MR. SCHIEFFER: All right. Let's stop there and go to another question. And this one goes to Senator McCain. Senator McCain, you believe Roe v. Wade should be overturned. Senator Obama, you believe it shouldn't. Could either of you ever nominate someone to the Supreme Court who disagrees with you on this issue? Senator McCain.
SEN. MCCAIN: I would never and have never, in all the years I've been there, impose a litmus test on any nominee to the court. That's not appropriate to do.
MR. SCHIEFFER: But you do -- you do want Roe v. Wade to be overturned.
SEN. MCCAIN: I think it was a bad decision. I thought it was a-- I thought it was a bad decisions. I think there was a lot of decisions that were bad. I think that the decision should rest in the hands of the states. I'm -- I'm a federalist. And I believe strongly that we should have nominees to the United States Supreme Court based on their qualifications rather than any litmus test. Now, let me say that there was a time, a few years ago, when the United States Senate was about to blow up. Republicans wanted to have just a majority vote to confirm a judge. And the Democrats were blocking in an unprecedented fashion. We got together, seven Republicans, seven Democrats. You were offered a chance to join. You chose not to because you were afraid of the appointment of, quote, "conservative" judges. I voted for Justice Breyer and Justice Ginsburg, not because I agreed with their ideology but because I thought they were qualified and that judge -- and that elections have consequences, when presidents are nominated. This is a very important issue we're talking about. Senator Obama voted against Justice Breyer and Justice Roberts on the grounds that they didn't meet his ideological standards. That's not the way we should judge these nominees. Elections have consequences. They should be judged on their qualifications. And so I -- that's what I will do. I will find the best people in the world -- in -- in the United States of America who have a history of strict adherence to the Constitution and --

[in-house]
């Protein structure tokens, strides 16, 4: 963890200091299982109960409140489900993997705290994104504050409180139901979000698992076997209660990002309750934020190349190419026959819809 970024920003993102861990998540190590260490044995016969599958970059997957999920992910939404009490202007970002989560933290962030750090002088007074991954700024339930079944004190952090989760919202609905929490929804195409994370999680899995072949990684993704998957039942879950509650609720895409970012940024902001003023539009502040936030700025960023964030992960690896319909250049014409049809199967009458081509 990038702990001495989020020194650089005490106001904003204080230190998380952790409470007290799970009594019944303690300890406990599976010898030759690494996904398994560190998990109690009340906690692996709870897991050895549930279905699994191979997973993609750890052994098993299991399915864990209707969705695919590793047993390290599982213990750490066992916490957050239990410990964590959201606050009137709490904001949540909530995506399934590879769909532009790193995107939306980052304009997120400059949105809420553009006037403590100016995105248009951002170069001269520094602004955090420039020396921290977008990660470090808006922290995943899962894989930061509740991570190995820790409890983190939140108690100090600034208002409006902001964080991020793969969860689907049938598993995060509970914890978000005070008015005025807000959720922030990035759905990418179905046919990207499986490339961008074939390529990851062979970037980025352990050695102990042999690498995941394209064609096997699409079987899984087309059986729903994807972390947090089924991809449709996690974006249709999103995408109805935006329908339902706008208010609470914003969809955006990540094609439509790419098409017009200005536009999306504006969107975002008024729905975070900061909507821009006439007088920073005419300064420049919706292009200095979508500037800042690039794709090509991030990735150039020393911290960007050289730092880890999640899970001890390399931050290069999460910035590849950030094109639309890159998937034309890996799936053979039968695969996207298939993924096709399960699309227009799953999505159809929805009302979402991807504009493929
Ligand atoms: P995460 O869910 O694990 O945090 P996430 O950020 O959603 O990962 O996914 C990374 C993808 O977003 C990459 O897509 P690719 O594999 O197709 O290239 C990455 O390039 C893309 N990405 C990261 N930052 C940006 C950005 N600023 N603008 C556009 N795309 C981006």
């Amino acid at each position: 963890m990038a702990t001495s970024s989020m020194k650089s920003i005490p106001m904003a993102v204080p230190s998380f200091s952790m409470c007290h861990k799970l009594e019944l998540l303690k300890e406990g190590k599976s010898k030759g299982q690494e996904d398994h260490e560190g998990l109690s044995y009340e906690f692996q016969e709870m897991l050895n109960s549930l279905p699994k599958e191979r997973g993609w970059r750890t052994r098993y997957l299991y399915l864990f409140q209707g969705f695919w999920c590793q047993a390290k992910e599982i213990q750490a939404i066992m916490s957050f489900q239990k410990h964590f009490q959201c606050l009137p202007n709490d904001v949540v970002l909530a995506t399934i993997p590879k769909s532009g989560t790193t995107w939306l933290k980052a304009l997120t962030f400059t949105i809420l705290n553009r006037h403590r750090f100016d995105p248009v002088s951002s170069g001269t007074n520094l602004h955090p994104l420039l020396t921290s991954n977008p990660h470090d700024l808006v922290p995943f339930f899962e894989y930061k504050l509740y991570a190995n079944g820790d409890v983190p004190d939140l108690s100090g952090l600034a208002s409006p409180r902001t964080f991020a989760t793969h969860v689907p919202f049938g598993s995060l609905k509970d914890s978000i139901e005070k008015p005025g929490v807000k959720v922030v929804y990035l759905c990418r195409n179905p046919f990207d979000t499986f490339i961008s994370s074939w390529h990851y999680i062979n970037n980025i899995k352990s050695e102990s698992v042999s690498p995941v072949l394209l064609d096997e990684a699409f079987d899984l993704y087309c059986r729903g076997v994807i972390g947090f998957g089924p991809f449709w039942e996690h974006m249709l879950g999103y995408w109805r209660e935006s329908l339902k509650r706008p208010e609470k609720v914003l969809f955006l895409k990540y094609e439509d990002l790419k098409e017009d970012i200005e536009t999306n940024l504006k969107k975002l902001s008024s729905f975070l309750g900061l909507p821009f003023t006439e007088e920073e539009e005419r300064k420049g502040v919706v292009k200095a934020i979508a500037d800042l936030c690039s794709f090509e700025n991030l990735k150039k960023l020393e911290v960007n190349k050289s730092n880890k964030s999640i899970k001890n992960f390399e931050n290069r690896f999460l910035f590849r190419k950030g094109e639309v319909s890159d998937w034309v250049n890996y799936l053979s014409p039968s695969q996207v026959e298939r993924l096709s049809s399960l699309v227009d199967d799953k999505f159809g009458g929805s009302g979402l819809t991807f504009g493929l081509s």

MR. SCHIEFFER: But even if it was someone --
SEN. MCCAIN: -- not legislating from the bench.
MR. SCHIEFFER: Even someone who had a history of being for abortion rights, you would consider them.
SEN. MCCAIN: I would consider anyone in their qualifications. I do not believe that someone who has supported Roe v. Wade -- that would be a part of those qualifications. But I certainly would not impose any litmus test.
MR. SCHIEFFER: All right.